The Border Tax Equity Act of 2016, which is expected to be introduced this week, targets countries benefiting from the WTO rules that allow rebates of indirect taxes such as VAT. Such rebates are seen as export subsidies to foreign exporters, given that there is not a similar benefit for U.S. companies because the U.S. largely relies on a direct tax system.
Pascrell's bill proposes that border taxes be addressed in negotiations with the WTO. Within 60 days following the completion of the negotiations, the U.S. trade representative would then be required to report on whether countries relying on indirect taxes have taken actions regarding border tax treatment to redress the disadvantages faced by countries relying on direct taxes. If no action has been taken, a new tax would take effect on imports that is equal to the excess of the indirect taxes rebated upon export, over any indirect taxes imposed at the U.S. border.
According to U.S. Treasury Secretary Jacob Lew, the U.S. and Argentina are negotiating an income tax treaty, including provisions that will allow for the exchange of tax information. The announcement comes after a 26 September meeting in Buenos Aires with Argentine Finance Minister Alfonso Prat-Gay. To accelerate the process, the two countries will immediately begin examining Argentina's readiness to engage in information exchange.
Note - A tax treaty between the two countries was signed in 1981, but was never ratified.
Colombian Tax Authority Issues Ruling on the Availability of Treaty Benefits for Dividends Paid out of Untaxed Profits
Colombia's National Tax Authority (DIAN) recently issued a ruling concerning the availability of benefits under the 2005 tax treaty with Spain for dividends paid out of untaxed profits. Under Colombia's domestic withholding tax rules, dividends paid out of untaxed profits to a non-resident are subject to a 33% withholding tax. If the profits have been taxed, no tax is withheld. According to the ruling, the same applies under the treaty. However, based on the provisions concerning Article 10 (Dividends) included in the final protocol to the treaty, an exemption may still apply if the amount is reinvested in the same income producing activity in Colombia for a term of at least three years.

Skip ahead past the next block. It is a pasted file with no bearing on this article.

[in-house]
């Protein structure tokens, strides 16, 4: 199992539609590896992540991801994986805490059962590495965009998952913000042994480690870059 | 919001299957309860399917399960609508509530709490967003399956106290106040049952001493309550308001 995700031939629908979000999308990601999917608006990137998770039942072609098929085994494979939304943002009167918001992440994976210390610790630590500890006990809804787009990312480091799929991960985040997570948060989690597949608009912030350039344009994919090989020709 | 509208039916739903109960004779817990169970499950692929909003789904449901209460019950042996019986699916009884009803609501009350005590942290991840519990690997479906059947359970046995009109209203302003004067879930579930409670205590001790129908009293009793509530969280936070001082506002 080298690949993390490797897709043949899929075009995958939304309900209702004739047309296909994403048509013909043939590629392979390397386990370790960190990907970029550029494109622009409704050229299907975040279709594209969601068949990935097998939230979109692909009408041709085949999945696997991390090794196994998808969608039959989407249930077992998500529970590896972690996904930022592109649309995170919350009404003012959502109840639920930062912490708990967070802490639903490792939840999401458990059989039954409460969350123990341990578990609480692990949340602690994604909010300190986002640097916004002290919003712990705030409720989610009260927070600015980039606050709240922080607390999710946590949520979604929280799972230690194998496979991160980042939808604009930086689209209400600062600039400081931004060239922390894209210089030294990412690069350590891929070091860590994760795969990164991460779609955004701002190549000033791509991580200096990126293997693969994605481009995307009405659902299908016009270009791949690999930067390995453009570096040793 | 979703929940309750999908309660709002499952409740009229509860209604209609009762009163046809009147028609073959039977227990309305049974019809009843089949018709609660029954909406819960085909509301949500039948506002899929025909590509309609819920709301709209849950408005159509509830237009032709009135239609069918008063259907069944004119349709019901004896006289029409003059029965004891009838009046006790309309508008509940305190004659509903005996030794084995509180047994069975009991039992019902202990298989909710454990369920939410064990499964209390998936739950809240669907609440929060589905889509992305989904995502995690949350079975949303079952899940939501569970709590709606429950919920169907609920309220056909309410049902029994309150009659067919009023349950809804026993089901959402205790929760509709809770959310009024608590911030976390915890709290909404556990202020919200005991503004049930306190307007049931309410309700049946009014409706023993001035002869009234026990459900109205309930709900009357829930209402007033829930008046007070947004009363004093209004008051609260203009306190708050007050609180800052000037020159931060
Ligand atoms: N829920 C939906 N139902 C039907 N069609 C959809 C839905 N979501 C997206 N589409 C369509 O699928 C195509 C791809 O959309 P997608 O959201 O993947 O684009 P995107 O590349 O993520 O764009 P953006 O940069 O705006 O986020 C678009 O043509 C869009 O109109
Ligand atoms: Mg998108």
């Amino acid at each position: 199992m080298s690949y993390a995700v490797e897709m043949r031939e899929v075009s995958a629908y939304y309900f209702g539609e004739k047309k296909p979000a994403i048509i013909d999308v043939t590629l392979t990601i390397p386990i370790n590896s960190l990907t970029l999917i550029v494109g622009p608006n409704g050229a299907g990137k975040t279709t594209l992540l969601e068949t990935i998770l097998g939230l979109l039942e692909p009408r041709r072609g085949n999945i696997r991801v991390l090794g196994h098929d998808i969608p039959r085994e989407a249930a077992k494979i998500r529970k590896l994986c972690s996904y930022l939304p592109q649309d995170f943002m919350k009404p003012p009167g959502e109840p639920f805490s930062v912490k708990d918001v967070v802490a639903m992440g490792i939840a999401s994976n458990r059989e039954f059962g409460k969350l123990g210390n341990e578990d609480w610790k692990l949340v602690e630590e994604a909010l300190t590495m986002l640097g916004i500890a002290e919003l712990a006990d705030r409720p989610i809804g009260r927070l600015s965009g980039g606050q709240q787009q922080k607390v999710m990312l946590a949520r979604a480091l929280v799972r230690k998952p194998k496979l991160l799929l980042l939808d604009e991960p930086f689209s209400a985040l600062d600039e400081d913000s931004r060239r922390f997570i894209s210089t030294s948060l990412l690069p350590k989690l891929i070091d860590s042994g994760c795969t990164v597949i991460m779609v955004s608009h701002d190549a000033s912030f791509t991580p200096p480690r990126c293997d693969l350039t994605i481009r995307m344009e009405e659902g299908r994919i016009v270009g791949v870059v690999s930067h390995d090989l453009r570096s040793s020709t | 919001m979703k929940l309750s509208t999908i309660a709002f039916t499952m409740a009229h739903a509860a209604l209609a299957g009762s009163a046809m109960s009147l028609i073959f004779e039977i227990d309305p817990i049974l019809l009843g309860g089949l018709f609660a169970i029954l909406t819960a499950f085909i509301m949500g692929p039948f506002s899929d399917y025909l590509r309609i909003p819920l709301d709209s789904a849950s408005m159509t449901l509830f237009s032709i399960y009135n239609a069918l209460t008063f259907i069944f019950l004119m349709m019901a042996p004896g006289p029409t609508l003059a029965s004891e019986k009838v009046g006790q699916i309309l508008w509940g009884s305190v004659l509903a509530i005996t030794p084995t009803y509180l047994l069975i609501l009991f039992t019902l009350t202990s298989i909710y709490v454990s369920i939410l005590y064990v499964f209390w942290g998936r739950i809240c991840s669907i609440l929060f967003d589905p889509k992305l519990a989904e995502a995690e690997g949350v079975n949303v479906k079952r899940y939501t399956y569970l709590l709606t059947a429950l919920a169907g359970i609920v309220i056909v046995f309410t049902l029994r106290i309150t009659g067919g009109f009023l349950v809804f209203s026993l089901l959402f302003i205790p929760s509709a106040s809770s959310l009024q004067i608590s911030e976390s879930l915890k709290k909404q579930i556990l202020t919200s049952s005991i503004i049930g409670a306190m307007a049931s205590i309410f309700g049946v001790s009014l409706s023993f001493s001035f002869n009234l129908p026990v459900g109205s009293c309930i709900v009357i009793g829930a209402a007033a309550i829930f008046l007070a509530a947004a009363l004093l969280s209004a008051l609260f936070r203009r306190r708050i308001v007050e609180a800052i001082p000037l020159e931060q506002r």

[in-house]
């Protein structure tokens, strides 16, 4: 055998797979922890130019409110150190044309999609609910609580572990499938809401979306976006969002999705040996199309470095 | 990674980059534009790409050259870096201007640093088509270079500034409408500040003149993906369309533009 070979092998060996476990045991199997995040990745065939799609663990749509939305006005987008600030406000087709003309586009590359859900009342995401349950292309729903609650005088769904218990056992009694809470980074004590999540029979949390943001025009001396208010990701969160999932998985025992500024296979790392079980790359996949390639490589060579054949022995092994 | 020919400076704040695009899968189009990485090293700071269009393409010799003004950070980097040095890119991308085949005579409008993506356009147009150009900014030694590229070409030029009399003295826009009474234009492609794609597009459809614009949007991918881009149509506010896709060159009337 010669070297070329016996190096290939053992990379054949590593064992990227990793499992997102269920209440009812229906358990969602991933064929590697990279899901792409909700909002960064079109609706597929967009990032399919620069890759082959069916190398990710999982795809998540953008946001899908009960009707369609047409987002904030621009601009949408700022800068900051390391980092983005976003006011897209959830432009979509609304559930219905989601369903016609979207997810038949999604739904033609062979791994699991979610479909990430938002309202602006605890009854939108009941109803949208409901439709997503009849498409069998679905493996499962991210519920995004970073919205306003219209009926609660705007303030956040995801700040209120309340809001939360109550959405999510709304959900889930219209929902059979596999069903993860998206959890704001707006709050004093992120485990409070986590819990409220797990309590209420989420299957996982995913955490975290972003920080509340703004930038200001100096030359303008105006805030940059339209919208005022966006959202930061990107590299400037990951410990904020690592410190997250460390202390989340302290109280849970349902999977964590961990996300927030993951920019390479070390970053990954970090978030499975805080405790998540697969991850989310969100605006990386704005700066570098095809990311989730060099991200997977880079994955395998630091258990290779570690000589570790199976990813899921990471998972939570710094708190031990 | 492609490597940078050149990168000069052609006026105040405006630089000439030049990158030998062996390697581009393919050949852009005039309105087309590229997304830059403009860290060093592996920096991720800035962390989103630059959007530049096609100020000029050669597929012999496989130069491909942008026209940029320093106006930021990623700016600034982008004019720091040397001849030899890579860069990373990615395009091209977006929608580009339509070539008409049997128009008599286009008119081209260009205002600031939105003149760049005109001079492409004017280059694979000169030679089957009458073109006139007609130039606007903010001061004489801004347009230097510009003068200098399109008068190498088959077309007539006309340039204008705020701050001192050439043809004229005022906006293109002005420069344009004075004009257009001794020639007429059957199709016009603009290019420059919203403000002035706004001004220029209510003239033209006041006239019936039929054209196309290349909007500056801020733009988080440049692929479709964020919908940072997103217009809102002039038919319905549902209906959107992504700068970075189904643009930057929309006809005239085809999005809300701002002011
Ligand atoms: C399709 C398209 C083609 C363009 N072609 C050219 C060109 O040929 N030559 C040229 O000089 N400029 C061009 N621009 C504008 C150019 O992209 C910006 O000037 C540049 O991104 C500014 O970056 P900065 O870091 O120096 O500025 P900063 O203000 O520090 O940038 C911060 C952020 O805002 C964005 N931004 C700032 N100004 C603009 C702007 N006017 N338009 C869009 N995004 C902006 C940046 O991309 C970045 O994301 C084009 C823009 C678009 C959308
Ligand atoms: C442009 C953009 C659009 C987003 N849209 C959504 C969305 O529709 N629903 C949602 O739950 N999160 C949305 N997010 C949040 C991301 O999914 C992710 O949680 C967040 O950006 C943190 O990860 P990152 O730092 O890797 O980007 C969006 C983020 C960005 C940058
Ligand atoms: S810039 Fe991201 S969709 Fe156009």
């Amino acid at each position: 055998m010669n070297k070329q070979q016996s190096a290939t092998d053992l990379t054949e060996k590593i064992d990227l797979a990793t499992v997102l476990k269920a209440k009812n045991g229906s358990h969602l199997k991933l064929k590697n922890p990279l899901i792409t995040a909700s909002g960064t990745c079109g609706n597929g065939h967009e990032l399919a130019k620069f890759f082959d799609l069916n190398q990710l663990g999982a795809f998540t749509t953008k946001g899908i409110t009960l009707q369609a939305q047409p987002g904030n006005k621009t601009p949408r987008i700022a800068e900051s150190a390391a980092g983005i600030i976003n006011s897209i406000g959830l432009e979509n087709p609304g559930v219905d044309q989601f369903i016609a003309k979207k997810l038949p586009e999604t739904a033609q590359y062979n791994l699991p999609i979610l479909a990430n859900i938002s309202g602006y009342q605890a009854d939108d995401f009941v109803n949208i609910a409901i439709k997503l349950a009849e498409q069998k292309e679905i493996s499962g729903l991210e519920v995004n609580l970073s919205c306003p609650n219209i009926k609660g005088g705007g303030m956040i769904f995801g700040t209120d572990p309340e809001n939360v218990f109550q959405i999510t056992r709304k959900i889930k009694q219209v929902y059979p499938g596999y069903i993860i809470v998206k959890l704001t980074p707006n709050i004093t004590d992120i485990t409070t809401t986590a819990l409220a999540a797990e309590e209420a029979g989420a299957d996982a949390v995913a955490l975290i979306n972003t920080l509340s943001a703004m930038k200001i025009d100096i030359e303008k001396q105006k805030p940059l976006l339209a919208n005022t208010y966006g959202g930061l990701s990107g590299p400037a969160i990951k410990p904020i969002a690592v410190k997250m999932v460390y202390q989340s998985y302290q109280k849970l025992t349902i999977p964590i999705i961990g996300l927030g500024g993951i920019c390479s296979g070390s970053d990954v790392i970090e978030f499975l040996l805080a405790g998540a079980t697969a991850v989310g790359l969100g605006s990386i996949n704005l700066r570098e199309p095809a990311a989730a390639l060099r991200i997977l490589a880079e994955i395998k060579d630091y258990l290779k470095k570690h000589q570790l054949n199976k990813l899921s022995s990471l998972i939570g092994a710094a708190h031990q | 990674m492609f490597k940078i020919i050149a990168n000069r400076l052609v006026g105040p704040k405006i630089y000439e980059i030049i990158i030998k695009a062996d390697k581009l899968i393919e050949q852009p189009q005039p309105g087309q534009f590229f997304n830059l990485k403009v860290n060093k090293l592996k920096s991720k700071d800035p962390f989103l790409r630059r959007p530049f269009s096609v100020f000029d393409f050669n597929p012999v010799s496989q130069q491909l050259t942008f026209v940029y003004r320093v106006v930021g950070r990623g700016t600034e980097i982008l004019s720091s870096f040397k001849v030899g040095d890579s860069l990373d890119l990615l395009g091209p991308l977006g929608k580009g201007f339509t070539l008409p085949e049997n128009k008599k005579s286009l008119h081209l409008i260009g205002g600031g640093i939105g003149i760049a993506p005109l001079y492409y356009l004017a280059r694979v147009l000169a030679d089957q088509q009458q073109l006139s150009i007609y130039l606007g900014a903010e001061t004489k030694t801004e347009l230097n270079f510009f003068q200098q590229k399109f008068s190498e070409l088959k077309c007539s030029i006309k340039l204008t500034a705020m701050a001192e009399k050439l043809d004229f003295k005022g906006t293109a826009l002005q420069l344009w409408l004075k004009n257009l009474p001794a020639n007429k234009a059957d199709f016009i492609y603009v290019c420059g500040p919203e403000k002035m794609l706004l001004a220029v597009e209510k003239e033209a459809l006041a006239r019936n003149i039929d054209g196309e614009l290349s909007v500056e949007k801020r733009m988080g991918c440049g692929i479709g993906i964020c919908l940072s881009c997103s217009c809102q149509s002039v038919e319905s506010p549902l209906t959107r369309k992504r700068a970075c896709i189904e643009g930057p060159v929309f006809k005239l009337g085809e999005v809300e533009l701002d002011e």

On 7 September 2016, the Korean National Assembly ratified the following pending tax treaties:
- The income tax treaty with Brunei, signed 9 December 2014;
- The income tax treaty with Hong Kong, signed 8 July 2014;
- The new income tax treaty with India, signed 18 May 2015 (will replace the 1985 tax treaty currently in force;
- The income tax treaty with Kenya, signed 8 July 2014;
- The income tax treaty with Tajikistan, signed 31 July 2013; and
- The income tax treaty with Turkmenistan, signed 13 April 2015.
Each of the treaties will enter into force after the ratification instruments are exchanged, and will generally apply from 1 January of the year following their entry into force. However, the India-Korea treaty will apply in India from 1 April of the year following its entry into force and in Korea from 1 January, with the 1985 treaty ceasing to have effect on the dates the new treaty is effective in the respective countries.
On 19 September 2016, Portugal ratified the pending income tax treaty with Bahrain via Presidential Decree No. 79/2016, which was published in the Official Gazette on 22 September. The treaty, signed 26 May 2015, is the first of its kind between the two countries. It will enter into force 30 days after the ratification instruments are exchanged, and will apply from 1 January of the year following its entry into force.
Click the following link for details of the treaty.